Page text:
The time Anna stayed up all night

Almost precisely a decade ago, a young Atlanta lawyer named Anna was returning to work, after being treated for an extraordinary sleep disorder. Her story has been told here at Emory and by national media outlets. Fast forward a decade to Idiopathic Hypersomnia Awareness Week 2018 (September 3-9), organized by Hypersomnolence Australia. What this post deals with is essentially the correction of a date at the tail end of Anna’s story, but one with long-term implications Read more

Mini-monsters of cardiac regeneration

Jinhu Wang’s lab is not producing giant monsters. They are making fish with fluorescent hearts. Lots of cool Read more

Why is it so hard to do good science?

Last week, Lab Land put out a Twitter poll, touching on the cognitive distortions that make it difficult to do high-quality science. Lots of people (almost 50) responded! Thank you! We had to be vague about where all this came from, because it was before the publication of the underlying research paper. Ray Dingledine, in Emory’s Department of Pharmacology, asked us to do the Twitter poll first, to see what answers people would give. Dingledine’s Read more

delta-secretase

Amyloid vs tau? With this AD target, no need to choose

Keqiang Ye’s lab at Emory recently published a paper in Nature Communications that offers a two for one deal in Alzheimer’s drug discovery.

Periodically we hear suggestions that the amyloid hypothesis, the basis of much research on Alzheimer’s disease, is in trouble. Beta-amyloid is a toxic protein fragment that accumulates in extracellular brain plaques in Alzheimer’s, and genetics for early-onset Alzheimer’s point to a driver role for amyloid too.

In mice, inhibiting AEP hits two targets (amyloid and tau) with one shot

Unfortunately, anti-amyloid agents (either antibodies that sop up beta-amyloid or drugs that steer the body toward making less of it) have not shown clear positive effects in clinical trials.

That may be because the clinical trials started too late or the drugs weren’t dosed/delivered right, but there is a third possibility: modifying amyloid by itself is not enough.

Ye’s lab has been investigating an enzyme called AEP (asparagine endopeptidase), which he provocatively calls “delta secretase.” AEP is involved in processing both amyloid and tau, amyloid’s intracellular tangle-forming counterpart. Read more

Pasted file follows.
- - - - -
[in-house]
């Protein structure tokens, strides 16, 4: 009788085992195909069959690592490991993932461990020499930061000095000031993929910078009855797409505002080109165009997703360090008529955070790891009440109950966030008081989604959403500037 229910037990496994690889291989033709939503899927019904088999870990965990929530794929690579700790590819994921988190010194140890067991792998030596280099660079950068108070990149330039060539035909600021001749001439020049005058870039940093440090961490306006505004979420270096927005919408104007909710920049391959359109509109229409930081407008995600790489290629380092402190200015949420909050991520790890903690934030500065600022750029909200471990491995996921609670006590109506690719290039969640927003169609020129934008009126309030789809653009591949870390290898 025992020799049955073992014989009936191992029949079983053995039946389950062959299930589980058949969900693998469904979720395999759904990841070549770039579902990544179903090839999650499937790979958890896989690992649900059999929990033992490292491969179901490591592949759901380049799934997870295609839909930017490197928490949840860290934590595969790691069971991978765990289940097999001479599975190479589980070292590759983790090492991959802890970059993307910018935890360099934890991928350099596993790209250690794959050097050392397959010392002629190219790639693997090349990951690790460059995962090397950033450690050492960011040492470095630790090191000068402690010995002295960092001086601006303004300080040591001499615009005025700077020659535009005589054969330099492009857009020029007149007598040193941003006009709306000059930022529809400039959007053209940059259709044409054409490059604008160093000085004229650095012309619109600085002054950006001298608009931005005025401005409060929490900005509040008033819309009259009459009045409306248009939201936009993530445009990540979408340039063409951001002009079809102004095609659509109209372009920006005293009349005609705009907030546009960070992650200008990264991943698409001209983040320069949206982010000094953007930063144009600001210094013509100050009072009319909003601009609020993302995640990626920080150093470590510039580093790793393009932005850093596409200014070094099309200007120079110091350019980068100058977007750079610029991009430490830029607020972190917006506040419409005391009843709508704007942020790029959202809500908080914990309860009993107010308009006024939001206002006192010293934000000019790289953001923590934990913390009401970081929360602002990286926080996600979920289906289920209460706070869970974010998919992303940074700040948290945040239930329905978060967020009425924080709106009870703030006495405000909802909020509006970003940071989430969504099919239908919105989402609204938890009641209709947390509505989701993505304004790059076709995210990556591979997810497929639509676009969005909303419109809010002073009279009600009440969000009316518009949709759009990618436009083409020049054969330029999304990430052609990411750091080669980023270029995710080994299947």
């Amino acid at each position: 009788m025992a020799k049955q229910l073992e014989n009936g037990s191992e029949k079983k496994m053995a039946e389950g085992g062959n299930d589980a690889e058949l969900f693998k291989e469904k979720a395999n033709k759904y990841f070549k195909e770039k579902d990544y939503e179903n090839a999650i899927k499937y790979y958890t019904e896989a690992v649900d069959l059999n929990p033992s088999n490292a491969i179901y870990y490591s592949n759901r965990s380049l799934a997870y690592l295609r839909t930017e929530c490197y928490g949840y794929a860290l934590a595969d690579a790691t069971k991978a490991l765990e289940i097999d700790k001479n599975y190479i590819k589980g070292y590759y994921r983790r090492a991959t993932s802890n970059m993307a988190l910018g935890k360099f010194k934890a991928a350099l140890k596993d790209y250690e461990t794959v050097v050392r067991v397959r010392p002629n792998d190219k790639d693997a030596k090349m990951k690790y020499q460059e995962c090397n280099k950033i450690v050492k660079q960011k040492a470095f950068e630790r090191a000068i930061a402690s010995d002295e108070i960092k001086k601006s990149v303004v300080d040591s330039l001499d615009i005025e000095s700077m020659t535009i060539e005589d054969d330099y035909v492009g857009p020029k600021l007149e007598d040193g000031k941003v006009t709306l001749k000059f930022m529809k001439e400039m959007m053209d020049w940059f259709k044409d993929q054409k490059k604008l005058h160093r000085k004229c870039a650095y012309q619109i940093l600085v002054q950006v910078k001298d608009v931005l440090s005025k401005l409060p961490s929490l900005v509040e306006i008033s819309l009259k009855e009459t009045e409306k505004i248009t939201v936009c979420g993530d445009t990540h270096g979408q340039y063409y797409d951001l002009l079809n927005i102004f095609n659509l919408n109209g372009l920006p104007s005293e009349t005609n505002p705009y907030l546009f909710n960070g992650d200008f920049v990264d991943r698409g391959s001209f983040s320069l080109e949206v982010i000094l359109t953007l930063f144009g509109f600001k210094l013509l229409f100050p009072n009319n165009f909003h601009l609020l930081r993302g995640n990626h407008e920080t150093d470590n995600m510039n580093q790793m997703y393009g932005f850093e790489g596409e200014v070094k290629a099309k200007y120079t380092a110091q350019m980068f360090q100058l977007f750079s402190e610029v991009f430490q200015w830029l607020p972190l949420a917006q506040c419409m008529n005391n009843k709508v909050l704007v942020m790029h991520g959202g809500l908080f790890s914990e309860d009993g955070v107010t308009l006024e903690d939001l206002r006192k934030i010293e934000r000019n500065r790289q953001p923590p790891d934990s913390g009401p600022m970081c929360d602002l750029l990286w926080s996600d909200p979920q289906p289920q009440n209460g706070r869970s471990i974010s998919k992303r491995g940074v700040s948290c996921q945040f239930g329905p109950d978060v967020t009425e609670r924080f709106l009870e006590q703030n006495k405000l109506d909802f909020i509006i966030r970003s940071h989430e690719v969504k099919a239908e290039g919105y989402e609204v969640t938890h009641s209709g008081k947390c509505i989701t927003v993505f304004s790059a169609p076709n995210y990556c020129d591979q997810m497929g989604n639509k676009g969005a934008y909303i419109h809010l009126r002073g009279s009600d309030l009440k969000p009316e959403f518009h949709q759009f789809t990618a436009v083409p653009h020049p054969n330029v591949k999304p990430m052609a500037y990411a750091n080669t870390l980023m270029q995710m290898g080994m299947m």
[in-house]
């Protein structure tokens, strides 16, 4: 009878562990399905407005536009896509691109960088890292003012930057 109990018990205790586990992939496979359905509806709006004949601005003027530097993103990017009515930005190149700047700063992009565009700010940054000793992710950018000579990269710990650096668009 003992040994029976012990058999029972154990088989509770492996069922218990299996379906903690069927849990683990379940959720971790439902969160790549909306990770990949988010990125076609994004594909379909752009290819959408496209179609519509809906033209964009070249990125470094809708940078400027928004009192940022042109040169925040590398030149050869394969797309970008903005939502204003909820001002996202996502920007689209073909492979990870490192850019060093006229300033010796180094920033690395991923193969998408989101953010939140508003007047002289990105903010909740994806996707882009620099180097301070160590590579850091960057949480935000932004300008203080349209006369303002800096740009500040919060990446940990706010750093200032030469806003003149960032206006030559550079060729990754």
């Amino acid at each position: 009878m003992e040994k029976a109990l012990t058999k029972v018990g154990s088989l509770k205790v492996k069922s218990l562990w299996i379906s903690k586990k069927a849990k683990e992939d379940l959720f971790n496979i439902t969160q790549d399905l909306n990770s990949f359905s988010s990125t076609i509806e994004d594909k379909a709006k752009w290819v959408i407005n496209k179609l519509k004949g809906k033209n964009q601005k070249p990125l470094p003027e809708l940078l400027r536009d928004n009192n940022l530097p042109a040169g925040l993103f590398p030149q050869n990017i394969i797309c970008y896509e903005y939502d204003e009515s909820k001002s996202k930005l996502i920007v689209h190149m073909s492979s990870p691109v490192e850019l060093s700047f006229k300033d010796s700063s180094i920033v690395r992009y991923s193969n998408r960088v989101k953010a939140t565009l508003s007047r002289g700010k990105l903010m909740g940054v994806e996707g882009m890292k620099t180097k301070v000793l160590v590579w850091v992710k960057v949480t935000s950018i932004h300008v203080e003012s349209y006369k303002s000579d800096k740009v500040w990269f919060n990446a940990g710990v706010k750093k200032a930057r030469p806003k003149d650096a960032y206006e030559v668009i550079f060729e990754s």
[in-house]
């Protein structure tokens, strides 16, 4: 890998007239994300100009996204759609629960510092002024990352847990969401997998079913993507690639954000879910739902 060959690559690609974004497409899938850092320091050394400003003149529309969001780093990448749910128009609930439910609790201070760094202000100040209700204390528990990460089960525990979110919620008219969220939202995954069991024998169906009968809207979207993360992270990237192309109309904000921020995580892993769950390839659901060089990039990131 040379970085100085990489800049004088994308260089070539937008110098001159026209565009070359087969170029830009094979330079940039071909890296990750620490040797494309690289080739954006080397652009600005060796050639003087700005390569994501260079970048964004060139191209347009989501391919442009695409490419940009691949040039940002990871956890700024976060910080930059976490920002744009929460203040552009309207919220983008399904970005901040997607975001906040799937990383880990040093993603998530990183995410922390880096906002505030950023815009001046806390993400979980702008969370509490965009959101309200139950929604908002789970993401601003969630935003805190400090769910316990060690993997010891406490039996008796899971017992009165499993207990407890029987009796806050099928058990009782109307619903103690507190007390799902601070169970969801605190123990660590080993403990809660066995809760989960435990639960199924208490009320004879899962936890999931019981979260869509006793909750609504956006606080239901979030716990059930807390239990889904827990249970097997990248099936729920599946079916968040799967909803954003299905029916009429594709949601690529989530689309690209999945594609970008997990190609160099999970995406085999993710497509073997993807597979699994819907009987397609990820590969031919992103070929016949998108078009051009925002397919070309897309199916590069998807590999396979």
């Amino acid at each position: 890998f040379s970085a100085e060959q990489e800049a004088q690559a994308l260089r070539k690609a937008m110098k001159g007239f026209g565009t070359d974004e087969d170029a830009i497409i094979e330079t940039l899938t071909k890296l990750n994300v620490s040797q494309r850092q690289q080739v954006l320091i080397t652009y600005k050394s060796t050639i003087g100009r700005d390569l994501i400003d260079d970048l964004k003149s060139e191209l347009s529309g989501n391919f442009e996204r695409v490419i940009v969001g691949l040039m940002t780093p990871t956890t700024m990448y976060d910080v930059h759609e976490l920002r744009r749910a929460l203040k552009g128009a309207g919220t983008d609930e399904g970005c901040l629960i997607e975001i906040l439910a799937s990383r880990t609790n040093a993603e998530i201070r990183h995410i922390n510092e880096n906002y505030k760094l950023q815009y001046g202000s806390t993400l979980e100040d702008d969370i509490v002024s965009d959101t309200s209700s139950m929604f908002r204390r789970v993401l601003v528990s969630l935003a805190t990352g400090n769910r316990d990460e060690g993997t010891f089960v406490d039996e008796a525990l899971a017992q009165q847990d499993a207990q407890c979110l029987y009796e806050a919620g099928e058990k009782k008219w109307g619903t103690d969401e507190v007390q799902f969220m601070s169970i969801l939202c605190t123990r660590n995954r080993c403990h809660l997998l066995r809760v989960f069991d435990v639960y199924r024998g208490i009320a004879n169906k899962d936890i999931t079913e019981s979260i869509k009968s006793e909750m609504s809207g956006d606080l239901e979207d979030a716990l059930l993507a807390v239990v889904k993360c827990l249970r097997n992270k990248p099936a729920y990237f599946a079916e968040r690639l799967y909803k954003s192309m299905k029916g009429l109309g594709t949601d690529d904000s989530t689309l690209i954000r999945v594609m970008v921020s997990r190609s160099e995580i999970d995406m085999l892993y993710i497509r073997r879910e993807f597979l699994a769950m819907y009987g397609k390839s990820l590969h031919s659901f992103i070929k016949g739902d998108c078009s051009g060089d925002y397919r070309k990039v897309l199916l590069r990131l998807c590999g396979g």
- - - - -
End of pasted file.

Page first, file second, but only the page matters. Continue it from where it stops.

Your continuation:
Posted on by Quinn Eastman in Neuro Leave a comment

The secrets of a new Alzheimer’s secretase

The title of Keqiang Ye’s recent Nature Communications paper contains a provocative name for an enzyme: delta-secretase.

Just from its name, one can tell that a secretase is involved in secreting something. In this case, that something is beta-amyloid, the toxic protein fragment that tends to accumulate in the brains of people with Alzheimer’s disease.

Aficionados of Alzheimer’s research may be familiar with other secretases. Gamma-secretase was the target of some once-promising drugs that failed in clinical trials, partly because they also inhibit Notch signaling, important for development and differentiation in several tissues. Now beta-secretase inhibitors are entering Alzheimer’s clinical trials, with similar concerns about side effects.

Many Alzheimer’s researchers have studied gamma- and beta-secretases, but a review of the literature reveals that so far, only Ye and his colleagues have used the term delta-secretase.

This enzyme previously was called AEP, for asparagine endopeptidase. AEP appears to increase activity in the brain with aging and cleaves APP (amyloid precursor protein) in a way that makes it easier for the real bad guy, beta-secretase, to produce bad beta-amyloid.*At Alzforum, Jessica Shugart describes the enzyme this way:

Like a doting mother, AEP cuts APP into bite-sized portions for toddler BACE1 [beta-secretase] to chew on, facilitating an increase in beta-amyloid production. Read more

Posted on by Quinn Eastman in Neuro Leave a comment